February 4, 2015
Can Mushrooms decontaminate soils ?
Fungi, bacteria and plants break down their surrounding material; they absorb what is edible and neutralize what is harmful. Bioremediation is the planned decontamination of a natural environment by the action of these organisms: Its objective is to transform contaminants into water and carbon dioxide, ideally without side effects and at a lower cost than other methods. In this respect, fungi secrete enzymes, acids that modulate the environment at their convenience. They are more tolerant than bacteria to very high toxicity. Mycoremediation is the use of these skills to dispose of various noxious substances in variety of ways.
Fungi are unique in that they can break down lignin, the component that gives trees their rigidity, while also degrading hydrocarbons, polycyclic aromatic hydrocarbons, polychlorinated biphenyls, and pesticides into innocuous molecules (Adenipekun & Lawal, 2012).
The inoculation of targeted soil with mycelium is the most widely publicized method. For years, Paul Stamets has been preaching mycoremediation in books like "Mycelium Running" or conferences such as "The Future is Fungi" on Youtube. He has demonstrated how swiftly oyster mushrooms (Pleurotus ostreatus) on a cellulosic substrate can clean an oil patch on which it rests. This popular edible has thus become the emblematic oil buster.
Many species, armed with lignin peroxidase enzymes, display the same capacity: among them, ubiquitous shiitakes, button mushrooms, turkey tails, and others less heralded but more efficient fungi.
There are a few constraints of course. The mushrooms should be made to grow on lignocellulosic material, the natural source of energy for these species, before tackling related substances. Since fungi need to breathe as humans do, the range of their action can be restricted to the first oxygenated centimeters.The longer their cyclic chain, the more recalcitrant the PAH and the longer the process. The "heavy metals" remain intact even if they are removed by fungi: they are simply concentrated in their flesh. Hence the usual recommendation to foragers: avoid picking mushrooms near old mines, paved roads, dumps, all sites where lead, arsenic, nickel, mercury may be concealed. Finally, efficiency varies with species, sites and contaminants themselves: the proper species should be chosen for each specific task.
Biostimulation is based on the natural action of native microorganisms. It is one of the methods implemented at Lac-Mégantic, where a derailment happened July 6, 2013, killing 47 people and dumping 6,000 tons of oil. The decontamination program includes a biostimulation project. The project consist in activating bacteria, actinomycetes and fungi already present in the soil by improving growth conditions (oxygen, nutrients, moisture, acidity, ...).
The microorganisms involved have not been specifically identified locally and their respective role has not been determined. The combination will differ from one site to another depending on the organic matter and soil pH.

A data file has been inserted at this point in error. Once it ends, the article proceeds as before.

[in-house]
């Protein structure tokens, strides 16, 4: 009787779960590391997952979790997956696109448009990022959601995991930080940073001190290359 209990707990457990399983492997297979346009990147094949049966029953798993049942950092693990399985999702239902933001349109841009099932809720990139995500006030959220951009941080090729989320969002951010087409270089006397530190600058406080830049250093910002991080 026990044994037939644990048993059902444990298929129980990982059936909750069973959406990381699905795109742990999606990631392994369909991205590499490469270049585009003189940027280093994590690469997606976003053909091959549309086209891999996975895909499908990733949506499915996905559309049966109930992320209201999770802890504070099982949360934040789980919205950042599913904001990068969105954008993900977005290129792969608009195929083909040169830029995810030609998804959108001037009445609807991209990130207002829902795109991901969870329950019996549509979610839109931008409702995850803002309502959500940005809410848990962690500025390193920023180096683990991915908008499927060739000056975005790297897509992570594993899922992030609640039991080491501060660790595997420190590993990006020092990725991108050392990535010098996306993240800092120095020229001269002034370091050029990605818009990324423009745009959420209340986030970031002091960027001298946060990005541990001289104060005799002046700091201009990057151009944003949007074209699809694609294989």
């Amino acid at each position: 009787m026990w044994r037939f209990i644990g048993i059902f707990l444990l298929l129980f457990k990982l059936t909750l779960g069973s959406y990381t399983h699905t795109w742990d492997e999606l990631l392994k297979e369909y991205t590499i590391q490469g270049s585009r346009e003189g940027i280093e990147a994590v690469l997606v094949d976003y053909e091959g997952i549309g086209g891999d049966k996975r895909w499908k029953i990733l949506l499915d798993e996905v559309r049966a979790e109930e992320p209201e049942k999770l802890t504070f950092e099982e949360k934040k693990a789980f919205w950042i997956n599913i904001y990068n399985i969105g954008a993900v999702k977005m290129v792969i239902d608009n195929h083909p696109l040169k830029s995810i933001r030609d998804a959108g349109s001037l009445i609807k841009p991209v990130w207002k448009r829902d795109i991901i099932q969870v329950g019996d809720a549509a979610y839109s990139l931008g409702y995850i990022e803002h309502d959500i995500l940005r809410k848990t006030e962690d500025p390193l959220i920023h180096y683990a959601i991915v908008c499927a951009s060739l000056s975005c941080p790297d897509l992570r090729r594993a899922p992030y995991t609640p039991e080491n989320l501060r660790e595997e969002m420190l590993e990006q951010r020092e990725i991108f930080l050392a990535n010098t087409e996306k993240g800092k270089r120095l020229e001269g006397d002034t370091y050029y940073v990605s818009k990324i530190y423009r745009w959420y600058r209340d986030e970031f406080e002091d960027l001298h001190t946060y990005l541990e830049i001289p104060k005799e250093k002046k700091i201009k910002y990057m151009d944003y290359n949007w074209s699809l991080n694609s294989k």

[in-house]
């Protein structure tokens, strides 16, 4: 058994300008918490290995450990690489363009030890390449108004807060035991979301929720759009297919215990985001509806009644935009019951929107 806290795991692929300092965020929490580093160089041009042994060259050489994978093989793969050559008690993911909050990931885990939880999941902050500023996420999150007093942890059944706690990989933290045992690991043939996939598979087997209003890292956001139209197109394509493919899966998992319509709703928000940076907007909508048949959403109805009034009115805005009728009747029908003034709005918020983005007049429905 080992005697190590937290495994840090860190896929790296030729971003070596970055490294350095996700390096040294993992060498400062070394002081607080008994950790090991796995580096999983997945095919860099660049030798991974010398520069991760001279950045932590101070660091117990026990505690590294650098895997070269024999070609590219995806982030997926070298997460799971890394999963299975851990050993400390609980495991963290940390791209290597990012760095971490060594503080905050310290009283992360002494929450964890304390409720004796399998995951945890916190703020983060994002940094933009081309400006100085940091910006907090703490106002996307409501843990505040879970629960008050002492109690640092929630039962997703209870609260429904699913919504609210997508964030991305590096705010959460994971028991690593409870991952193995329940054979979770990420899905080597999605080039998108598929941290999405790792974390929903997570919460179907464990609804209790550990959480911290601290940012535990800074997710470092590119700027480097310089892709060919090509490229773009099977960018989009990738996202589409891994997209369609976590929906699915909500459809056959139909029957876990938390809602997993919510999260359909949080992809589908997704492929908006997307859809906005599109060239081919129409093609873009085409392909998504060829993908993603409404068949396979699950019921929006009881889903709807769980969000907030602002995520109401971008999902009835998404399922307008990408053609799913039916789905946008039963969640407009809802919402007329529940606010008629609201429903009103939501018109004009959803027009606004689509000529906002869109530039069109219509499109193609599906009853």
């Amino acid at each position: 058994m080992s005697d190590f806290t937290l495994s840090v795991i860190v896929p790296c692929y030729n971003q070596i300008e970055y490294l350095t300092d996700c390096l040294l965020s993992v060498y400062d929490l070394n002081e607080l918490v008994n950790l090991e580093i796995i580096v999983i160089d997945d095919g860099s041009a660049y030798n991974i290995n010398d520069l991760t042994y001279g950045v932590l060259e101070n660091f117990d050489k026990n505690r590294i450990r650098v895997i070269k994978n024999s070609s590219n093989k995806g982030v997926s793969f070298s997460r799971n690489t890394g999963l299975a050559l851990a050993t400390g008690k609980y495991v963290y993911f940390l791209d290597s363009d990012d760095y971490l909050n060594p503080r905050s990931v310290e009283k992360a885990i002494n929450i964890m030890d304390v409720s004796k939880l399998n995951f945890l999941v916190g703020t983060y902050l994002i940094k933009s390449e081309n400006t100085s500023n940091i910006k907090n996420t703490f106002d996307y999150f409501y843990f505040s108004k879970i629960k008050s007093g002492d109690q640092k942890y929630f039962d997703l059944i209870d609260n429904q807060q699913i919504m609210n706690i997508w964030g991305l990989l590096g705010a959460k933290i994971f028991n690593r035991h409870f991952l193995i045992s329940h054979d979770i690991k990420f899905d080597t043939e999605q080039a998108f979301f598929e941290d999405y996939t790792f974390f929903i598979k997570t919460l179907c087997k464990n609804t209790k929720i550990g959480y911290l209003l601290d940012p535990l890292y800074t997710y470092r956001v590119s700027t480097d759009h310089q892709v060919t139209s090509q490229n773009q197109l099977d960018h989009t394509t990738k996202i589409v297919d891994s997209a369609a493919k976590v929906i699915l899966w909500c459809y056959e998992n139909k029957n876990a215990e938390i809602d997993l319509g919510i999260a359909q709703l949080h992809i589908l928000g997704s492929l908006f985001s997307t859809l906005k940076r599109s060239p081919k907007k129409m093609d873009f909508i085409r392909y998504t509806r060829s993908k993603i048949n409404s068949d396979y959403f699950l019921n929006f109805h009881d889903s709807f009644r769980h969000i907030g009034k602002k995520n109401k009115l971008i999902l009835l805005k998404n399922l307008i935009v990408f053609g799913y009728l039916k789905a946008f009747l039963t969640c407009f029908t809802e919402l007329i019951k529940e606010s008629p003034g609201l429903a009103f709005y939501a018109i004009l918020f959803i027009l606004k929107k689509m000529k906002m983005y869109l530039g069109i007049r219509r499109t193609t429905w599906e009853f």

An alternate solution, ex-situ thermal separation, does not require fungi but consumes much more energy. Biostimulation has the advantage of being less expensive, without significant emissions of gas. However, it operates slowly and requires disposal grounds. Reclaimed land, though clean enough for most uses, will not be completely free of long chain PAHs and "heavy metals".
Plants rather than fungi have been known to decontaminate soils. The results obtained by phytoremediation may be improved when the symbiosis that binds fungi to plants is tapped. Dimitri Dagher, with the IRBV in Montréal, is experimenting with a willow, Salix purpurea, tied to such mycorrhizal species. Fungi are relegated to a supporting role: speed up the growth of vegetation with willows having the lead role.
The accumulation of "heavy metals" in fungi can be useful sometimes. It allows collecting undesirable substances and eventually disposing of them elsewhere. Several species accumulate heavy metals and other harmful substances. One species in particular, Gomphibius glutinosus, seems to benefit from the fallout around Chernobyl: it becomes radioactive while helping to clean the ground.
In the same vein, in 1991 in Chernobyl, the discovery of black mold covering the walls of the nuclear plant has sparked quite a stir: the prevalent explanation is that the melanin contained in some fungi plays a similar role to that of chlorophyll in plants by transforming gamma rays into chemical energy. Not for pickers.
Typically, fungi feed on bacteria and secrete around them antibacterial metabolites. Mycofiltration involves filtering bacteria and other undesirable substances from a stream. The simplest technique involves filling jute bags with mycelium inoculated straw and sawdust. Deposited across a low-flow stream, the bags form a barrier that filters water. The mycelium captures E. coli, phosphate, nitrite and other nutrients for cyanobacteria downstream. Wine-cap mushrooms (Stropharia rugoso-annulata) have given interesting results.
In many instances, the demonstration that mushrooms can clean up the environment is convincing. Up until now, results have mostly been obtained in the framework of pilot projects and laboratory experiments. Species and strains are millions, most of them still anonymous; little is known about their specific capabilities. The power of fungi in restoring our environment is for us to explore and harness.
(You are welcome to download. You will find books on this topic at the Mycoboutique)
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